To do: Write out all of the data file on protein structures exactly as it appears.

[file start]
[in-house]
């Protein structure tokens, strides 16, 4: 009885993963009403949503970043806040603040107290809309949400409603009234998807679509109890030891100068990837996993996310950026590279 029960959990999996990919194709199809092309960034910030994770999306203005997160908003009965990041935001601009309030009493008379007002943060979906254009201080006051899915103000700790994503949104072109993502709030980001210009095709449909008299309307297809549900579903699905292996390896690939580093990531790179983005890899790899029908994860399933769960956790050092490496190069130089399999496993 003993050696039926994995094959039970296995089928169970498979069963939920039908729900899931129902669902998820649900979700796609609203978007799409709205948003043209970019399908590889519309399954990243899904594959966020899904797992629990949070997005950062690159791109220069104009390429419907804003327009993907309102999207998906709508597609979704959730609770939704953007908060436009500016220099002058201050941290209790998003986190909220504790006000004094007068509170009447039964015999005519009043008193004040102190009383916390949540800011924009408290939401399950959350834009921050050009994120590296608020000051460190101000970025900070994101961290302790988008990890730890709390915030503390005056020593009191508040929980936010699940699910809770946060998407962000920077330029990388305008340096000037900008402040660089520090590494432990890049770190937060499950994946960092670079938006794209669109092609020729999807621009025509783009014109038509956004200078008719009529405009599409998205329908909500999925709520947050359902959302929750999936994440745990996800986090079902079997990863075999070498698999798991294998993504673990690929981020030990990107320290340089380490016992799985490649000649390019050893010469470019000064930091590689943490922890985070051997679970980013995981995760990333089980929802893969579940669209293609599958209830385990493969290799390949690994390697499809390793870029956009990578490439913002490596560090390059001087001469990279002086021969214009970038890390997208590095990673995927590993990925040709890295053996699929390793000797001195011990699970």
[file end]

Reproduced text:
[in-house]
């Protein structure tokens, strides 16, 4: 009885993963009403949503970043806040603040107290809309949400409603009234998807679509109890030891100068990837996993996310950026590279 029960959990999996990919194709199809092309960034910030994770999306203005997160908003009965990041935001601009309030009493008379007002943060979906254009201080006051899915103000700790994503949104072109993502709030980001210009095709449909008299309307297809549900579903699905292996390896690939580093990531790179983005890899790899029908994860399933769960956790050092490496190069130089399999496993 003993050696039926994995094959039970296995089928169970498979069963939920039908729900899931129902669902998820649900979700796609609203978007799409709205948003043209970019399908590889519309399954990243899904594959966020899904797992629990949070997005950062690159791109220069104009390429419907804003327009993907309102999207998906709508597609979704959730609770939704953007908060436009500016220099002058201050941290209790998003986190909220504790006000004094007068509170009447039964015999005519009043008193004040102190009383916390949540800011924009408290939401399950959350834009921050050009994120590296608020000051460190101000970025900070994101961290302790988008990890730890709390915030503390005056020593009191508040929980936010699940699910809770946060998407962000920077330029990388305008340096000037900008402040660089520090590494432990890049770190937060499950994946960092670079938006794209669109092609020729999807621009025509783009014109038509956004200078008719009529405009599409998205329908909500999925709520947050359902959302929750999936994440745990996800986090079902079997990863075999070498698999798991294998993504673990690929981020030990990107320290340089380490016992799985490649000649390019050893010469470019000064930091590689943490922890985070051997679970980013995981995760990333089980929802893969579940669209293609599958209830385990493969290799390949690994390697499809390793870029956009990578490439913002490596560090390059001087001469990279002086021969214009970038890390997208590095990673995927590993990925040709890295053996699929390793000797001195011990699970």